Facerolling With ES5 String Concatenation
In ES5, templating with strings isn’t much fun at all. You can follow best practices and make life a little bit easier. There isn’t much to get excited about though.
Basic String Concatenation In ES5
It is a bit annoying how many ‘s and +s you have to use just to form such a short sentence. It doesn’t make your code very readable. There are a lot of extra characters just to output a simple string. The issue only compounds the longer the string is that you want to build.
Multi-line String Concatenation In ES5
If you have a long string you want to concatenate in ES5 then you must use the \ like so:
This method is as close as you get to something like PHP’s heredoc syntax. It still falls short, and you still have to use the ‘ and + along with your \. Ugh! It looks and feels so nasty.
Hackery With array.join()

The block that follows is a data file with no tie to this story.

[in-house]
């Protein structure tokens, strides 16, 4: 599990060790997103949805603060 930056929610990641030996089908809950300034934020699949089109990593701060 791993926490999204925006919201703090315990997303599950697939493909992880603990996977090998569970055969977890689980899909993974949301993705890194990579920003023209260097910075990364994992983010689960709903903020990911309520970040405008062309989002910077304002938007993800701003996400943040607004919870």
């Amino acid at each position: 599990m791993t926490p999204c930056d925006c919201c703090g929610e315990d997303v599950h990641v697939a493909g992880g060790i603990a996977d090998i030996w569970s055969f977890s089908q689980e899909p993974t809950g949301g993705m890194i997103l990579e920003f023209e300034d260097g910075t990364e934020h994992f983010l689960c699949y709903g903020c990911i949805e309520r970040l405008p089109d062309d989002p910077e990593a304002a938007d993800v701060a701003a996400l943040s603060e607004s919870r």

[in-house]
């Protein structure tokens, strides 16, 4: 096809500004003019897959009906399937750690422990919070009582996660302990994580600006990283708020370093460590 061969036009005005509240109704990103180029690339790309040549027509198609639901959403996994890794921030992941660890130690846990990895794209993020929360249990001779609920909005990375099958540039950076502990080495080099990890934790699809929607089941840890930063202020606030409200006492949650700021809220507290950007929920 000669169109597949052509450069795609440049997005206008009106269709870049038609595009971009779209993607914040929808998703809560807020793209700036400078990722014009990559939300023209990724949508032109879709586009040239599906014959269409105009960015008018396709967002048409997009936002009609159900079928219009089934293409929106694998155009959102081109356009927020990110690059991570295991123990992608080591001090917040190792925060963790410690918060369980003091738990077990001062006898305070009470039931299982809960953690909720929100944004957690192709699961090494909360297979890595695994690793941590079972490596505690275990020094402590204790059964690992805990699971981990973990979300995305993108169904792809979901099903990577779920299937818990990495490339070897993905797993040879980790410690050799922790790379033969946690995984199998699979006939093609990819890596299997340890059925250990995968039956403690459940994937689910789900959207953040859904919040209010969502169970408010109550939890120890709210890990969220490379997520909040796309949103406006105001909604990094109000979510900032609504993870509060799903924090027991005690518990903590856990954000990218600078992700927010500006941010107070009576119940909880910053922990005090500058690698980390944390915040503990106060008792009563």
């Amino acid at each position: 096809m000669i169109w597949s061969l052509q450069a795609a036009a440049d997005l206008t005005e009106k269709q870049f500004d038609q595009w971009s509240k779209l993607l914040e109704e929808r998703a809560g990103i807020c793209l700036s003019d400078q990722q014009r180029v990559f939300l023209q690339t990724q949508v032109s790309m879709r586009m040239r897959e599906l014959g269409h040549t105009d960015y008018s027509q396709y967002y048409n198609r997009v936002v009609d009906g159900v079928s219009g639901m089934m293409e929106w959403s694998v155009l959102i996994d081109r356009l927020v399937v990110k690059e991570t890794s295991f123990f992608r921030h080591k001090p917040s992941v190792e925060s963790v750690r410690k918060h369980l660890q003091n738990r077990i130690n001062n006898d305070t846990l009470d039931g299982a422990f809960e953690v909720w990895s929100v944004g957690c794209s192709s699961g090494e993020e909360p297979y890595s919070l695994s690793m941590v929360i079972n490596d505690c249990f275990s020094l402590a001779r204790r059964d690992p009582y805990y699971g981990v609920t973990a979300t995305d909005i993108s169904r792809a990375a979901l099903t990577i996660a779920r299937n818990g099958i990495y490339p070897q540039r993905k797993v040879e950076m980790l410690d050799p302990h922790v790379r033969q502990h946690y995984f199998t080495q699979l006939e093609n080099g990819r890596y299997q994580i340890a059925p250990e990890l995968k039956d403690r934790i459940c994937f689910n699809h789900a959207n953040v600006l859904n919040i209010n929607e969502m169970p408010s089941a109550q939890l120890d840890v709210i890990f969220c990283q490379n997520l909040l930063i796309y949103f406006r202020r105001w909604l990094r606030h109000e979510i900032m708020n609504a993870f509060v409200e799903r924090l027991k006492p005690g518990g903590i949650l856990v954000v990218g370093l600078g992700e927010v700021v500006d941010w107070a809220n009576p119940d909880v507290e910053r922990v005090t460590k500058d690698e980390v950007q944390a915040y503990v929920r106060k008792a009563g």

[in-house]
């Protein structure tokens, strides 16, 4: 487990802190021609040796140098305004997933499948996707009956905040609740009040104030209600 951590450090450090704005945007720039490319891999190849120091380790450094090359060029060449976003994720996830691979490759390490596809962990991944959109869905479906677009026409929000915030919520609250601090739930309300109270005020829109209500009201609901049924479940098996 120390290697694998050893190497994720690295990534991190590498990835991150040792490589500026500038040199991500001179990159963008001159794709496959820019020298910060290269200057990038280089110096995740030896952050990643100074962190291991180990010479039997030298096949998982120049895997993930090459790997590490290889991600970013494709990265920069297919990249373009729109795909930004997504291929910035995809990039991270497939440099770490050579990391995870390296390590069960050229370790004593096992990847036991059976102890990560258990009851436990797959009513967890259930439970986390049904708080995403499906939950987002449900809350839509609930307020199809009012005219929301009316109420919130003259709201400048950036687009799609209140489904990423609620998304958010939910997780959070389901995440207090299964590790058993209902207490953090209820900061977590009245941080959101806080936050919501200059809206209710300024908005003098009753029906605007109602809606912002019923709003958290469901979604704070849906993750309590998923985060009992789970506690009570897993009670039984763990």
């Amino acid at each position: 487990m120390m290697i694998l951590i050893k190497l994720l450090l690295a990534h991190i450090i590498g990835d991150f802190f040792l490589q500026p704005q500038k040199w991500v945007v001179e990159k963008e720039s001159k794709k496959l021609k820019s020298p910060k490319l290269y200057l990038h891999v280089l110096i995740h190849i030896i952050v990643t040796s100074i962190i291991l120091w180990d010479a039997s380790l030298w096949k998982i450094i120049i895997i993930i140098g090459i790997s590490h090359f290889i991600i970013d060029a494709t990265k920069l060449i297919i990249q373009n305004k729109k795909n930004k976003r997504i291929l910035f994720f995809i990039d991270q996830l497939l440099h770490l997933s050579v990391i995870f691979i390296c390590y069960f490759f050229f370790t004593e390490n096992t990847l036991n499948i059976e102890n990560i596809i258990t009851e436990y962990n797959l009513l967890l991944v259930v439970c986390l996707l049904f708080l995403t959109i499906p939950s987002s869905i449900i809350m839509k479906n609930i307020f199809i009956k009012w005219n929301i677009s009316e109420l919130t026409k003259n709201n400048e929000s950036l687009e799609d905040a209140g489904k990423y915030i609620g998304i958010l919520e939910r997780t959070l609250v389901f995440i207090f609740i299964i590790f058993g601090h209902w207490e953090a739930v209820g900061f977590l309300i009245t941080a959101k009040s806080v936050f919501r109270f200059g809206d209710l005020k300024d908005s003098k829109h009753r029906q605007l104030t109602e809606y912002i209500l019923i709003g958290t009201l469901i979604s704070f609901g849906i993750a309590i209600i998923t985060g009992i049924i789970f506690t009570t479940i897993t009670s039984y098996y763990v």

Another trick I’ve used in the past when creating strings for use with templating engines is the array.join( ‘\n’ ) method:
With this method, every new line is an element within in an array. You then join them all together to form one string. The above example uses Underscore.js template variables to pass in the dynamic values.
New ES6 String Templates Are Sweet
Concatenation and templating are a whole lot easier with ES6 string templates.
Creating An ES6 String Template
To create a string template all you have to do is wrap it in backticks (`):
Easy right? The hardest part is not mistaking the backtick for a single quote. Perhaps overcoming muscle memory from wrapping strings with single quotes for years will take a few days as well. Now let’s get into the good stuff you can do with them.
New Lines And Whitespace Are Free With ES6 String Templates
With ES6 string templates, you don’t have to worry about managing new lines or whitespace. They are both respected within the templates with any extra work. You can even use tabs.
Interpolation With ES6 String Templates
What would templates be without an easy way to pass in dynamic data? ES6 string templates support interpolation of variables for outputting dynamic values into your templates. This feature is one of my favorite parts.
Remember the greetUser() function above in the first code example?
We can rewrite it like so:
No more +s and ‘s. You get the same output and t is much easier to envision the final result of the string. Code readability levels up!